US115800A - Improvement in cooking-ranges - Google Patents

Improvement in cooking-ranges Download PDF

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US115800A
US115800A US115800DA US115800A US 115800 A US115800 A US 115800A US 115800D A US115800D A US 115800DA US 115800 A US115800 A US 115800A
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dampers
range
ovens
water
air
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    • FMECHANICAL ENGINEERING; LIGHTING; HEATING; WEAPONS; BLASTING
    • F24HEATING; RANGES; VENTILATING
    • F24BDOMESTIC STOVES OR RANGES FOR SOLID FUELS; IMPLEMENTS FOR USE IN CONNECTION WITH STOVES OR RANGES
    • F24B7/00Stoves, ranges or flue-gas ducts, with additional provisions for convection heating 
    • F24B7/002Ranges

Description

ZShees-SheeI CHARLES J. WGOD.
Improvement in Cooking- Banges- 2 SheetS--Shet 2.
CHAR LES J. WOOD,
Improvement in CookinggRange.
PATENT OFFICE.
CHARLES J. WOOD, OF BALTIMORE, MARYLAND.
IMPROVEMENT I N COOKING-RANGES.
Specification forming part of Letters Patent No. 115,800, dated J une 6, 1871.
To all whom t may concern.:
Be it known that I, CHARLES J. Woon, of the city and county ofBaltimore, in the State of Maryland, have invented certain new and useful Improvements in Cooking-Ranges.
My invention relates generally to that class of cooking-ranges which are or may be provided with wat-erbacks, and are also intended to serve as hot-air generators for the heating of rooms remote therefrom. My invention consists in a novel combination, construction,
i and arrangement of certain reverberatory flues,
dampers, smoke-pipes, hot-air chamber, and water-back; and I do hereby declare that the following specification, taken in connection with the drawing furnished and forming a part of the same, .is a true, cle'ar, and exact description thereof, reference being had toA the drawing.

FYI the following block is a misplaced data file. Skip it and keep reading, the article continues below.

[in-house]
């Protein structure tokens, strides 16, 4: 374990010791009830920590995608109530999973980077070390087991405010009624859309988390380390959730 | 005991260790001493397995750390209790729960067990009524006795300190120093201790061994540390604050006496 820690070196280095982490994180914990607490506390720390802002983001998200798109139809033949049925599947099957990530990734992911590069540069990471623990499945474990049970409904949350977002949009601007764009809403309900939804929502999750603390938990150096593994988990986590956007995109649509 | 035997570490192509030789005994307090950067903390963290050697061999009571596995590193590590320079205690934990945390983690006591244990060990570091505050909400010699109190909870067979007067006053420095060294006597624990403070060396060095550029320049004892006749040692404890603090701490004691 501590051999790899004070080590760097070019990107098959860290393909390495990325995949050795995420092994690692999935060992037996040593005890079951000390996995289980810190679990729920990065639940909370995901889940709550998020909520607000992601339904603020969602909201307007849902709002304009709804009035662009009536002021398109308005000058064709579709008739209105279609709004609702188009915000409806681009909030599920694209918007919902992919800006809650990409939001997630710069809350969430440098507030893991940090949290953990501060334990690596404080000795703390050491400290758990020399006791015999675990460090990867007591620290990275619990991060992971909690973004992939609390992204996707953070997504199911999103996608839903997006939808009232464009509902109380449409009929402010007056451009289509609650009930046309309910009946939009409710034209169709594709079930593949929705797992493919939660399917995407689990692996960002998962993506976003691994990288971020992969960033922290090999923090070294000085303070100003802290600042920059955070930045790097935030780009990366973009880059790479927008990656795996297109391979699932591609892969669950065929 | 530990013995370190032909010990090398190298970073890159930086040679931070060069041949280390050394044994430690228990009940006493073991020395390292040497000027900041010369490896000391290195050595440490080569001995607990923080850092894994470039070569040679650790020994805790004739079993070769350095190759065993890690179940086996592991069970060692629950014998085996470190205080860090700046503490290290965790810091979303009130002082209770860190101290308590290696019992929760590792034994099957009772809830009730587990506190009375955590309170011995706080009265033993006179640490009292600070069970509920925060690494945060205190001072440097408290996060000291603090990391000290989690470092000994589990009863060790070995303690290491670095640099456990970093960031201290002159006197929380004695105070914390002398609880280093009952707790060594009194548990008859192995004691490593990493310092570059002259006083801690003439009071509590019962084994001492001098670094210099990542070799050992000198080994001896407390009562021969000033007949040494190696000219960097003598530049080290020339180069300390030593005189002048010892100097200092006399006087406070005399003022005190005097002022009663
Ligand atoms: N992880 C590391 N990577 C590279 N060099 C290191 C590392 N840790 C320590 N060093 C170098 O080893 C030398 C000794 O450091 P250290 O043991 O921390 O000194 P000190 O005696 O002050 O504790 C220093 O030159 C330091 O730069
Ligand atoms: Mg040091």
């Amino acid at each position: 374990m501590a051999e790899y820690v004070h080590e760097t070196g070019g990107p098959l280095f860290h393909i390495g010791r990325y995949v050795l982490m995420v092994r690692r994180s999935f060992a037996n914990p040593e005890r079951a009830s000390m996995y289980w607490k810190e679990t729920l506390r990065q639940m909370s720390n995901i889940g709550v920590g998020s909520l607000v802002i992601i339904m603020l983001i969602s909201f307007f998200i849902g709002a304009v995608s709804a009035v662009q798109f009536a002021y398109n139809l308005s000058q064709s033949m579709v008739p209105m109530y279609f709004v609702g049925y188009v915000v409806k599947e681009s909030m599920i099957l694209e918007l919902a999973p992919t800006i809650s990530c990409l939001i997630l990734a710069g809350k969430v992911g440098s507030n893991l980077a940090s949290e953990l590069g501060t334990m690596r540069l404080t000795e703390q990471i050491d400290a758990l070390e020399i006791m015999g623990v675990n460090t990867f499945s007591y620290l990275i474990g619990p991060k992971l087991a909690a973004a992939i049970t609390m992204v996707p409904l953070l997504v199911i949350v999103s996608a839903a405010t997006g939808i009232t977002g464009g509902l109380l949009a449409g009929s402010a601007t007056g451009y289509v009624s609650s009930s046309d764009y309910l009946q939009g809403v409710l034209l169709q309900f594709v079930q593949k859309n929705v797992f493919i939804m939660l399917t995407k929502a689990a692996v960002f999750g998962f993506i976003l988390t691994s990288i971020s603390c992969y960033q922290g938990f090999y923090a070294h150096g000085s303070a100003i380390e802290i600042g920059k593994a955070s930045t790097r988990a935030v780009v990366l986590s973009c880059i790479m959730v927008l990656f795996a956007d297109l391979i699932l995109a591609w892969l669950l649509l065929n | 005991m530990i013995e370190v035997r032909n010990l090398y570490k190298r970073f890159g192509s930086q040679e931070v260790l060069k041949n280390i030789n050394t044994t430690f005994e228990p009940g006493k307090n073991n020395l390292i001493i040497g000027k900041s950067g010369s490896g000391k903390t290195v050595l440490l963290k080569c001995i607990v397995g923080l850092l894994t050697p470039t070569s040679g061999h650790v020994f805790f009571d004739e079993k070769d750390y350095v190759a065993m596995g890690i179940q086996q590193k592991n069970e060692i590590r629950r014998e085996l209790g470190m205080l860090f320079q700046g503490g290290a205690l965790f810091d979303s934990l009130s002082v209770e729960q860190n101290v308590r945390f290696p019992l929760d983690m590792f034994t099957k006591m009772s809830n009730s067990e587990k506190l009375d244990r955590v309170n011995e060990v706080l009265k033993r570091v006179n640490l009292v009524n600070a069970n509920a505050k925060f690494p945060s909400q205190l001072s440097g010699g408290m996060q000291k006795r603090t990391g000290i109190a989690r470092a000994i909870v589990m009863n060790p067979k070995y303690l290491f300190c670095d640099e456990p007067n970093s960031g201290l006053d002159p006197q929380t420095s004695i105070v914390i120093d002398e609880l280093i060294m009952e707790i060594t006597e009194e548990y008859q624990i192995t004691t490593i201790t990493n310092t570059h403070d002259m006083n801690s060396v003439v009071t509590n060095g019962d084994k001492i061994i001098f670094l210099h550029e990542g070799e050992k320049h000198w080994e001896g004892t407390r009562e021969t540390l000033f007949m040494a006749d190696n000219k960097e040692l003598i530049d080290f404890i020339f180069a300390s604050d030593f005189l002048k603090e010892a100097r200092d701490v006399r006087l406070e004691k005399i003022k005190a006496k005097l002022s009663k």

Figure 1, Sheet 1, represents, in perspective, one of my ranges. Fig. 2 represents a longitudinal vertical section through line :c x of Fig. 3. Fig. 3, Sheet 2, represents a transverse vertical section through line y y of Fig. 2. Fig. 4 represents a transverse vertical section through line z z of Fig. 2. Fig. 5 represents a horizontal section through line c c of Fig. 2. Fig.6 represents a detached view, in perspective, of the water-back.v
' In all the gures the same letters of reference are used to indicate like parts.
A is the hre-box or grate. Its back Ic may he of dre-brick or cast-iron, as desired. If
considerable heating be required the back would conduct a greater quantity o'f -heat to the air-chamber (which is located at its rear) if it was made of cast-iron in the form of a simple corrugated plate. Being thus constructed, it is very inexpensive, and can frequently be renewed if requisite. B and B' are the ovens, one on each side of the grate or lire-box. With the exception of their backs and fronts their walls are entirely available for the action of heat thereon. With the exception of a small surface next adjacent to the fire-brick of the grate or flrebox, the entire tops, sides, and bottoms of both ovens 'are subjected to the aetion of heated currents of air in coursedirect from the hre to the chimney, as indicated by the several arrows. Gis the main smoke-pipe.
It has three points of connection with the interior of the range-one near the top of grate at its rear, and two near the inner rear lower corners of the ovens B. D is the hot-air flue surrounding the smoke-pipe O, and communieating from below with the air-chamber hereafter described. E is the water back or heater, located immediately over the iire space or grate, near its rear, and is so constructed and arranged that it is entirely surrounded with heat when the range is in operation. This water back or heater rests at one end by an arm,